AIDS: Evolution of an Epidemic

Lecture 4 – Vaccines and HIV Evolution

by Bruce D. Walker, MD

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  1.  1.  Start of Lecture 4
  2.  2.  Welcome by HHMI President Dr. Thomas Cech
  3.  3.  Dr. Bruce Walker in South Africa
  4.  4.  HIV drugs have revolutionized treatment
  5.  5.  Hopes for an HIV vaccine have existed for years
  6.  6.  How vaccines work
  7.  7.  Antibody-inducing vaccines provide immunity
  8.  8.  Ways of creating a vaccine
  9.  9.  Vaccination primes the immune system for future exposure
  10. 10.  Past successes with vaccination
  11. 11.  Video: HIV's origin in Africa
  12. 12.  How HIV was first transmitted to humans
  13. 13.  HIV mutation leads to staggering diversity in HIV genome
  14. 14.  Subtype variation complicates finding a universal vaccine
  15. 15.  HIV mutation means antibodies are always a step behind
  16. 16.  Problems with targeting HIV's envelope proteins
  17. 17.  Is using cytotoxic T lymphocytes (CTLs) an option?
  18. 18.  HIV variability disrupts antigen presentation to CTLs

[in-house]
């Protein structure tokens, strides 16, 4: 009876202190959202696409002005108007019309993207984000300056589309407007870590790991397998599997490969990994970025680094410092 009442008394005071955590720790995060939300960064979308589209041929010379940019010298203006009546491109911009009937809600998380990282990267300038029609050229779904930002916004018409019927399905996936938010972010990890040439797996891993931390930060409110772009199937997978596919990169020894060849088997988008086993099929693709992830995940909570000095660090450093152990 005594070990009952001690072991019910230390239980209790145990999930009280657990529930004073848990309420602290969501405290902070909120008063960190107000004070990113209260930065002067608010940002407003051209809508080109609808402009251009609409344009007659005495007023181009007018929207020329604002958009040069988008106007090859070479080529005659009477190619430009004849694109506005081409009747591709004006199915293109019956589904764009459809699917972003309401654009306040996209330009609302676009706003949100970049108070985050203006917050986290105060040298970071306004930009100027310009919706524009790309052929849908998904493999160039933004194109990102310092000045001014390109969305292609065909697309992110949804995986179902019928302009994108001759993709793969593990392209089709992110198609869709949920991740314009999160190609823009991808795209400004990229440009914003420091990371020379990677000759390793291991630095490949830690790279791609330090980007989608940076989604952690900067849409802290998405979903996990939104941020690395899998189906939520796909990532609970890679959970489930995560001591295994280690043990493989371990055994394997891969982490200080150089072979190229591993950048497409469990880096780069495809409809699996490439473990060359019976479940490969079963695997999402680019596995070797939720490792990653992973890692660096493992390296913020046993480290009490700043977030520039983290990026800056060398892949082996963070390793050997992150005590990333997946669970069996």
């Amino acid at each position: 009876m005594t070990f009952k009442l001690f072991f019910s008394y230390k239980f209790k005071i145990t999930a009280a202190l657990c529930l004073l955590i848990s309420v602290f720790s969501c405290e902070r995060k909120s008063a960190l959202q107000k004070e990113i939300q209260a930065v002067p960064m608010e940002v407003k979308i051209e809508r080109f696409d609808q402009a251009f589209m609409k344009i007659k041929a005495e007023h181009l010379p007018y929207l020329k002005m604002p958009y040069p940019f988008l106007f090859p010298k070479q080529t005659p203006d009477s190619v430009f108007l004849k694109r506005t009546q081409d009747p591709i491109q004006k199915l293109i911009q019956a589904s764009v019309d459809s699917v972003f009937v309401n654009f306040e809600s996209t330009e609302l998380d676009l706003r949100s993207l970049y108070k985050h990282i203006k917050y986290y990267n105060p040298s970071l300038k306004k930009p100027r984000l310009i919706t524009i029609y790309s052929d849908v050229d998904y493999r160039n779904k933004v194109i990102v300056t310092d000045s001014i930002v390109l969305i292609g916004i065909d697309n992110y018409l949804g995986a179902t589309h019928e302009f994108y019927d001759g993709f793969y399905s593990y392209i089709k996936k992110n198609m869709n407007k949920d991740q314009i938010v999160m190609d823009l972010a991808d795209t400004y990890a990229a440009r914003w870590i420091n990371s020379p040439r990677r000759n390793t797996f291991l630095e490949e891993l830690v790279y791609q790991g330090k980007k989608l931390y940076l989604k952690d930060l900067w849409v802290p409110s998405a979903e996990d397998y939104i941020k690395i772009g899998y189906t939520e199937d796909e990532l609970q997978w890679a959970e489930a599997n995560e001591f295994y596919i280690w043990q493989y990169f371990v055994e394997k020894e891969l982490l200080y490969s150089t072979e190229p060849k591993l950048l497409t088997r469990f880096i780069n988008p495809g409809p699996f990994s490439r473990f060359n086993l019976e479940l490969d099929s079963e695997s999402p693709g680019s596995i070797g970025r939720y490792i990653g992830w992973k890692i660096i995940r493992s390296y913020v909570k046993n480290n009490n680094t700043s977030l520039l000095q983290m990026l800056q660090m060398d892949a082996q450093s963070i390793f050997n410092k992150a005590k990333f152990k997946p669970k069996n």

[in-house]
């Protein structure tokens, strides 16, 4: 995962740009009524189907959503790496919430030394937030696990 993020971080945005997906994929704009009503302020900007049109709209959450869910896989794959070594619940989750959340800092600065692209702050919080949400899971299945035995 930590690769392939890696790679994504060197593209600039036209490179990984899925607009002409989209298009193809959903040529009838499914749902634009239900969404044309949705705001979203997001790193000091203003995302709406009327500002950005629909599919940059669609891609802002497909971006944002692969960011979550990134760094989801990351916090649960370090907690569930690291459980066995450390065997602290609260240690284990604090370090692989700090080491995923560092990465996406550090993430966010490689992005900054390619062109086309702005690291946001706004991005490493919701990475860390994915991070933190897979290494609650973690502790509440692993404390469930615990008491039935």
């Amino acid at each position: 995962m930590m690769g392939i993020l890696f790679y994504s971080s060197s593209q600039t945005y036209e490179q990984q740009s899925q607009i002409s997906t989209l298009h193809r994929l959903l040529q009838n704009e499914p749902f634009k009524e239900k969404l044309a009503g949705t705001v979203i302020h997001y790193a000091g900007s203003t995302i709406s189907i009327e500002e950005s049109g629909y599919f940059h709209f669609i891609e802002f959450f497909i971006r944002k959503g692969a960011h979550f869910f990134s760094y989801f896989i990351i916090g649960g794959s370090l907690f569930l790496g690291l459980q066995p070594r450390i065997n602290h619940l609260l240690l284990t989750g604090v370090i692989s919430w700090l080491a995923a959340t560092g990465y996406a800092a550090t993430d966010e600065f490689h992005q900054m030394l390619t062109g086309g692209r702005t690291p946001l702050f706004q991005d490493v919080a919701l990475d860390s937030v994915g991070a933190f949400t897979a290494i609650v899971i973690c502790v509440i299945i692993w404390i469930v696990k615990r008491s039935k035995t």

19. 19.  Additional reasons for failure of CTLs to respond
  20. 20.  CTLs can be induced to work by functioning helper T cells
  21. 21.  Summary
  22. 22.  Q&A: If HIV is changing, how can it still attach to receptors?
  23. 23.  Q&A: Why are there locations that have more HIV variation?
  24. 24.  Vaccines to reduce viral load could reduce the epidemic
  25. 25.  Disappointing results in the first HIV vaccine tests
  26. 26.  Possible reason for failure of the HIV vaccine
  27. 27.  Studying vaccine targets in Durban, South Africa
  28. 28.  Building research facilities in South Africa
  29. 29.  A responsibility to treat research subjects
  30. 30.  Antibody response and relationship to viral load
  31. 31.  Can HIV infection be controlled?
  32. 32.  Video: Bob Massie: Infected but AIDS free
  33. 33.  Massie's immune system controls the infection properly
  34. 34.  Significance of elite controllers
  35. 35.  Scanning genomes to find a genetic basis for elite controllers
  36. 36.  Genome scanning and big dogs vs. little dogs
  37. 37.  Using genome scans on elite controllers
  38. 38.  Summary
  39. 39.  Tuberculosis and AIDS
  40. 40.  Q&A: Could CCR5 drugs be given to noninfected people?
  41. 41.  Q&A: Is HIV infection similar to being a TB carrier?
  42. 42.  Dr. Thomas Cech announces speakers for next Holiday Lectures


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